Lifetime allowance on pension savings
New analysis completed by mutual insurer Royal London has shown, for the first time, how many of today’s workers are at risk of breaching the £1.03m lifetime limit for pension tax relief over the course of their working life, as well as the numbers who are already over the limit but may not realise.
The Lifetime Allowance (LTA) has been cut three times since 2010, and this report estimates that around 290,000 workers already have pension rights above the limit and well over a million more people are at risk of breaching it by the time they retire. Those who exceed the LTA could face a tax charge of up to 55% of their pension savings above this level. The research is based on detailed analysis of data on more than 7,700 workers from Wave 1 and Wave 5 of the ‘Wealth and Assets Survey’. This is the first time that micro data which follows individuals over time and tracks their pension wealth has been used to project the impact of the LTA on today’s working age population.
Key findings are:
• Around 290,000 non-retired people have *already* built up pension rights in excess of the Lifetime Allowance; fewer than half of these are thought to have applied for ‘protection’ against past reductions in the LTA and so could face big tax bills when they draw their pension; many may be unaware of this;
• Almost half of these people who are already over the LTA are continuing to *add* to their pension wealth, thereby storing up an even bigger tax charge with every passing year;
• Amongst non-retired people who are not currently over the LTA, an estimated 1.25 million can expect to breach the LTA by the time they retire; the two main groups likely to breach are: Relatively senior public sector workers with long service, whose Defined Benefit pension rights will exceed the LTA, especially as they now have to work to 65 or beyond rather than 60 as in the past;
• Relatively well paid workers in a Defined Contribution pension arrangement where their employer makes a generous contribution into their pension pot; typical salary levels of those affected are in the range £60,000-£90,000 per year; (ironically, the very highest earners may be less affected by the Lifetime Cap because they are now heavily limited by the amount they can put in to a pension each year);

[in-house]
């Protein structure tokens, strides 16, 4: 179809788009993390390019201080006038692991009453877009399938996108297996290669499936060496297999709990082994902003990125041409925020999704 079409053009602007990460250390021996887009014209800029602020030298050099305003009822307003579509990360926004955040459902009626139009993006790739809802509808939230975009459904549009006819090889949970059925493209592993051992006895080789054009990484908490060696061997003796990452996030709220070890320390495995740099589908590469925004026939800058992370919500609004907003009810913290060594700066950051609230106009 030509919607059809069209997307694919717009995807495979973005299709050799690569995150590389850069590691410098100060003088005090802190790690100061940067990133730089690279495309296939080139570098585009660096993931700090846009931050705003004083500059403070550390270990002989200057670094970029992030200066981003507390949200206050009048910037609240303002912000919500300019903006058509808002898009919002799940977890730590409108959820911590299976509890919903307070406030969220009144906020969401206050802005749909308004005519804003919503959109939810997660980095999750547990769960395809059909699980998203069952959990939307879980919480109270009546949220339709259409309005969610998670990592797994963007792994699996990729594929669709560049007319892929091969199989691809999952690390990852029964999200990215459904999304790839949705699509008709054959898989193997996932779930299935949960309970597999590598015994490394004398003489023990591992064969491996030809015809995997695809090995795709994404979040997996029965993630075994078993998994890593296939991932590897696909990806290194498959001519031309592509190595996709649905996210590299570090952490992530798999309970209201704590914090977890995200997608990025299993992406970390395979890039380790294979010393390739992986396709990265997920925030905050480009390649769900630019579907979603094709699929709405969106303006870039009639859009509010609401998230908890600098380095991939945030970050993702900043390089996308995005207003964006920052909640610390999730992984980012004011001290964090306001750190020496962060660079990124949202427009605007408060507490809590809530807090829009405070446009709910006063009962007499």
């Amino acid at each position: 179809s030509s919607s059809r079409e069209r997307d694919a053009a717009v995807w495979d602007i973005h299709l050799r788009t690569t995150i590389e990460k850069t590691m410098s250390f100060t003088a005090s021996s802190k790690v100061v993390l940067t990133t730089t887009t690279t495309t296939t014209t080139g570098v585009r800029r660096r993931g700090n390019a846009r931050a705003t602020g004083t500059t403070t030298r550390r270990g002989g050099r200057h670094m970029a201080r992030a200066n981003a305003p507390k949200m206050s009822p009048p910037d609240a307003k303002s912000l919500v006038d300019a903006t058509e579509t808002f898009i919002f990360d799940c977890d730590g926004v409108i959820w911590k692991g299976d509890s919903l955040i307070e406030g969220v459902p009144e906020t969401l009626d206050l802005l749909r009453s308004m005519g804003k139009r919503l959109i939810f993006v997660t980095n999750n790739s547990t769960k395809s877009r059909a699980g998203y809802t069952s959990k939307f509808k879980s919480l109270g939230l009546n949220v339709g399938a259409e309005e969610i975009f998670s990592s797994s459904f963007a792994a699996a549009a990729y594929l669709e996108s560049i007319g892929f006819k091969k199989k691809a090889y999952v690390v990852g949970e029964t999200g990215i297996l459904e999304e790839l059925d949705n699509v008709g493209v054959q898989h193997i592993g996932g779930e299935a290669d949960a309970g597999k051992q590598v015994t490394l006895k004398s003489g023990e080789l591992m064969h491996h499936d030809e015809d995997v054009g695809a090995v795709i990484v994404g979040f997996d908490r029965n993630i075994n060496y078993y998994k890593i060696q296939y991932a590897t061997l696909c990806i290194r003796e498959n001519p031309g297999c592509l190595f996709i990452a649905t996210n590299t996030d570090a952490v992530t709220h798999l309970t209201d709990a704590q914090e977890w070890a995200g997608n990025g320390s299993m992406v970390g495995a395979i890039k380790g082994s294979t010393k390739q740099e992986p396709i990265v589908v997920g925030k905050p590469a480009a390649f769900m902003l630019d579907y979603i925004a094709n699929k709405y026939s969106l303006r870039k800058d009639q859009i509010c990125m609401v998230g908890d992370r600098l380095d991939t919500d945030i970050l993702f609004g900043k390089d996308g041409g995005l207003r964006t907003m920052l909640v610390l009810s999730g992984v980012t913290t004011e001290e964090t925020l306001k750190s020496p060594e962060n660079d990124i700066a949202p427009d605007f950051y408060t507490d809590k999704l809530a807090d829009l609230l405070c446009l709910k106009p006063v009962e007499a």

• Available data suggests that only a couple of thousand people exceeded the LTA in the latest year for which figures are available (2016/17); the number likely to face a tax charge could therefore increase more than a hundredfold, purely based on those who have yet to retire but who have already exceeded the LTA;
The research finds that one of the reasons why so many people will exceed the LTA is that current policy is simply to increase it each year in line with price inflation (as measured by the CPI). By contrast, wages will tend to grow faster than inflation and the money invested in pension pots should grow faster than inflation over the long-term. This means that the LTA will ‘bite’ progressively more severely over time and will drag in hundreds of thousands of workers who would not regard themselves as ‘rich’.
Commenting, Steve Webb, Director of Policy at Royal London said:
“This research shows, for the first time, how the drastic cuts in the Lifetime Allowance mean that large numbers of workers will now be caught by a limit that was originally only designed for the super-rich. It is shocking that over a quarter of a million people have already breached the LTA and that many of these are still adding to their pensions. They are likely to get a nasty shock – and a big tax bill – when they do finally draw their pensions. And more than a million further workers who are not currently over the LTA could find themselves in breach unless they take action. This is truly a Lifetime Allowance timebomb. Many workers, especially those in Defined Benefit pension schemes, will have little idea that this is an issue and could be heading for a nasty jolt. The Government needs to think hard about how to make sure people are aware of these limits in time to make alternative arrangements, and individuals need to take expert advice if they are to avoid potentially huge tax bills”.